audi alteram partem

(redirected from Hear both sides)

Audi Alteram Partem

[Latin, hear the other side.] It embodies the concept in Criminal Law that no person should be condemned unheard; it is akin to due process. The notion that an individual, whose life, liberty, or property are in legal jeopardy, has the right to confront the evidence against him or her in a fair hearing is one of the fundamental principles of Constitutional Law in the United States and England.


Habeas Corpus.

See: counterargument

audi alteram partem

References in periodicals archive ?
When we study an issue we have to hear both sides to give a judgment," Prince Mansour said about the mayor's case, which has been widely publicized by the social media.
I have met Don on many occasions and he is the perfect gentleman, fair, diplomatic and always prepared to hear both sides of an argument.
We have to wait for the ref's report and the Co Antrim Association and the Amateur League will have to hear both sides.
However, having chosen this campaign, you owe it to your readers to let them hear both sides of the argument.
But a council insider said: "It has been claimed some money raised did not find its way back to the home but it's important to hear both sides of the story.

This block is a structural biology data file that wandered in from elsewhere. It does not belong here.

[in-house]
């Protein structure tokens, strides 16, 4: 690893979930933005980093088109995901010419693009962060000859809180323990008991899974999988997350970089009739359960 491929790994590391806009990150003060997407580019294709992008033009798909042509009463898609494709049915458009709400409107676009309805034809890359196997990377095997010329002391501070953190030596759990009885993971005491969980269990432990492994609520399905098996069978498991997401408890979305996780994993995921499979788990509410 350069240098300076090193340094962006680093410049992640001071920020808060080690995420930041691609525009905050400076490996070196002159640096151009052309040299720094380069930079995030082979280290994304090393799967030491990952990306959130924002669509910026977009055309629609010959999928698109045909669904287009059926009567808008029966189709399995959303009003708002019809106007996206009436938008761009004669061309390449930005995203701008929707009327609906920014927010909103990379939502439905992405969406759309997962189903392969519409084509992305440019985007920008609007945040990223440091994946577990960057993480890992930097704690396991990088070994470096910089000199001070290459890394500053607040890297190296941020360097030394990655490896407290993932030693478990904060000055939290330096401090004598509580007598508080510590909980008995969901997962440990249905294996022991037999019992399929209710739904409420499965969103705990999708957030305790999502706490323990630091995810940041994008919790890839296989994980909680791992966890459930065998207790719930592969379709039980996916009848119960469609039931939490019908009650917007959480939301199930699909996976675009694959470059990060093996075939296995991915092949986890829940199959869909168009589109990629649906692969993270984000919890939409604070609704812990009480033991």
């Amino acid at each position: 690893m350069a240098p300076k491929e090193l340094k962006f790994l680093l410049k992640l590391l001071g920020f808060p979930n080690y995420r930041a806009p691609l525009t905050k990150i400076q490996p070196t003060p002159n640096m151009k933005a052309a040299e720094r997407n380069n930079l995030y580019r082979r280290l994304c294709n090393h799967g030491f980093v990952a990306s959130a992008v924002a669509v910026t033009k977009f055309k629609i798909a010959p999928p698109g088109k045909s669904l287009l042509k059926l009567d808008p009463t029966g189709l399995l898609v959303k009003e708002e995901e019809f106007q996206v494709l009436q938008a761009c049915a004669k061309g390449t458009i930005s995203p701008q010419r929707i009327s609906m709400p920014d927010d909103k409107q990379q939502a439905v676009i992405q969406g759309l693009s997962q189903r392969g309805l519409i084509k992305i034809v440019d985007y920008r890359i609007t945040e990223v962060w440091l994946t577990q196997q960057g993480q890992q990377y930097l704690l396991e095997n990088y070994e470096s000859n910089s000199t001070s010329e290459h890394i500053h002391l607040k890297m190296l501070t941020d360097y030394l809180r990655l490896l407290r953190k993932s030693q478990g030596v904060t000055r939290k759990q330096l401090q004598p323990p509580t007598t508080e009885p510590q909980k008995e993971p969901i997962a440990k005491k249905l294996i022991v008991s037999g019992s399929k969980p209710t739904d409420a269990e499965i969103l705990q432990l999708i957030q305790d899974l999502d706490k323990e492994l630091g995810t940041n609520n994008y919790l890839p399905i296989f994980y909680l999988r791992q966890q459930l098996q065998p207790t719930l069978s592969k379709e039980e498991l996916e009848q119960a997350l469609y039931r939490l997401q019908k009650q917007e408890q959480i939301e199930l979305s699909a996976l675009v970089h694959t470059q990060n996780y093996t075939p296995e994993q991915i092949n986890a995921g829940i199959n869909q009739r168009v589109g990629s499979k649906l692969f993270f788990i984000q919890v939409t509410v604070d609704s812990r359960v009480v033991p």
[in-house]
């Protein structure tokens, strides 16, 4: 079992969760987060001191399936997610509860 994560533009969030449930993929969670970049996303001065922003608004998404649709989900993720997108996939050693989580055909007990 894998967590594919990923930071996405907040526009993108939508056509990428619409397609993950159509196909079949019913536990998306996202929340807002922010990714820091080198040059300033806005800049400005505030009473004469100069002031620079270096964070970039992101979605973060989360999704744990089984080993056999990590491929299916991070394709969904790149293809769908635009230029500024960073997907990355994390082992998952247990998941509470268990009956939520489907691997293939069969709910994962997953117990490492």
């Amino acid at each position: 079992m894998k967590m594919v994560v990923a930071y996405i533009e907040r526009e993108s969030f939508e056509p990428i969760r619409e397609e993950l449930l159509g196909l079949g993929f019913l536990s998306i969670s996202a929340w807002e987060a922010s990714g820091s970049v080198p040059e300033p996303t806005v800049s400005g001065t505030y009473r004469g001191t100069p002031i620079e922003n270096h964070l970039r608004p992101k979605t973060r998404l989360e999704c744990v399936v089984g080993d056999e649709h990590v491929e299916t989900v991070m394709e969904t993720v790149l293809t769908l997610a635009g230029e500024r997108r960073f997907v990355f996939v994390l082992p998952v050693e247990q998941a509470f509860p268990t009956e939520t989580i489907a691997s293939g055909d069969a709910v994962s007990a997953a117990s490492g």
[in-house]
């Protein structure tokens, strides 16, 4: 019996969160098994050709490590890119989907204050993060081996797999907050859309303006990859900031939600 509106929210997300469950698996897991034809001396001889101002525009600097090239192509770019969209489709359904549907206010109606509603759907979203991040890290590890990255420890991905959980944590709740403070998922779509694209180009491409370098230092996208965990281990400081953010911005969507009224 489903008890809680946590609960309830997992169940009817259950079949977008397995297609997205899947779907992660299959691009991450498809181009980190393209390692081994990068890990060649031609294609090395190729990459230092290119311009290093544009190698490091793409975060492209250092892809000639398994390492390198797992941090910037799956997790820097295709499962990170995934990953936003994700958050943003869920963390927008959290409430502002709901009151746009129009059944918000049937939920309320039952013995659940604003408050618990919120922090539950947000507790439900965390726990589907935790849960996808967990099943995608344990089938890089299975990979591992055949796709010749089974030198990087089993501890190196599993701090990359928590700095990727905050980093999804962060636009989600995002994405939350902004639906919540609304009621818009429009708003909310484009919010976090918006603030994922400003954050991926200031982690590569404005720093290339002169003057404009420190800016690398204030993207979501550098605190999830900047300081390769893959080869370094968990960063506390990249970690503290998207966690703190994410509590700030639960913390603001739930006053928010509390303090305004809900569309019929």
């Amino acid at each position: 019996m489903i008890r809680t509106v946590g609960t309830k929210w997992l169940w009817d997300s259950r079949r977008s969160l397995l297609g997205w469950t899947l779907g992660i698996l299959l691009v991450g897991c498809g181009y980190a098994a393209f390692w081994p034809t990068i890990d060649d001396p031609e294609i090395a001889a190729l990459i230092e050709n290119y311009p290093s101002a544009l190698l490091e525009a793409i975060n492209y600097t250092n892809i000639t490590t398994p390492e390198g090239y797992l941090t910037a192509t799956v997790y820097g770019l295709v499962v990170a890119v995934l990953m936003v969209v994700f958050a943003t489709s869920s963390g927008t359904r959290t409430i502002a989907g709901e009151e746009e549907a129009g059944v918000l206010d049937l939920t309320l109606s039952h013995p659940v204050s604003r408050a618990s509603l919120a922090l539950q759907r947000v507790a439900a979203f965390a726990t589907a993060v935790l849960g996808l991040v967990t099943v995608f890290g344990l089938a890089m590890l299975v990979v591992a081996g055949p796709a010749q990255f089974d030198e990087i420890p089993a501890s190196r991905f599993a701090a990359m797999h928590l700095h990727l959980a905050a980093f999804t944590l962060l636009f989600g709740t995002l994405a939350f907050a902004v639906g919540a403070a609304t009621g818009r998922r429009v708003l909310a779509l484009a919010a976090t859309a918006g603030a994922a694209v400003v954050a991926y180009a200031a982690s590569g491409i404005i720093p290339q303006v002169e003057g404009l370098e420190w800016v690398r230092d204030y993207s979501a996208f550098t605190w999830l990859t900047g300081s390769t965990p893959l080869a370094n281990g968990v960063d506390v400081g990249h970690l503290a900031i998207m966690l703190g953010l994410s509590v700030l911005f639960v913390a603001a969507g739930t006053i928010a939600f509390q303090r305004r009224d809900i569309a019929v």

Politicians can't talk to everybody, but you could argue they have something of an obligation to hear both sides of an issue.
There is talk of the need to hear both sides of the story, one side being the CIWF view on milk, so where is the problem?
In the interests of balance, and to allow the viewing public to hear both sides in this tragic story, RTE should invite Jimmy onto the show.
As a result an inspector will hear both sides of the argument at a public hearing in December.
Surely parents should hear both sides of the story and not just take the word of their offspring.
Industrial peacemaker Acas - called in to hear both sides of the row over reduced working hours - reported its findings, saying the Rail, Maritime and Transport union should accept Merseyrail's final offer.
A Government-appointed inspector was called in to hear both sides of the dispute after the family appealed against North Cornwall District Council's decision.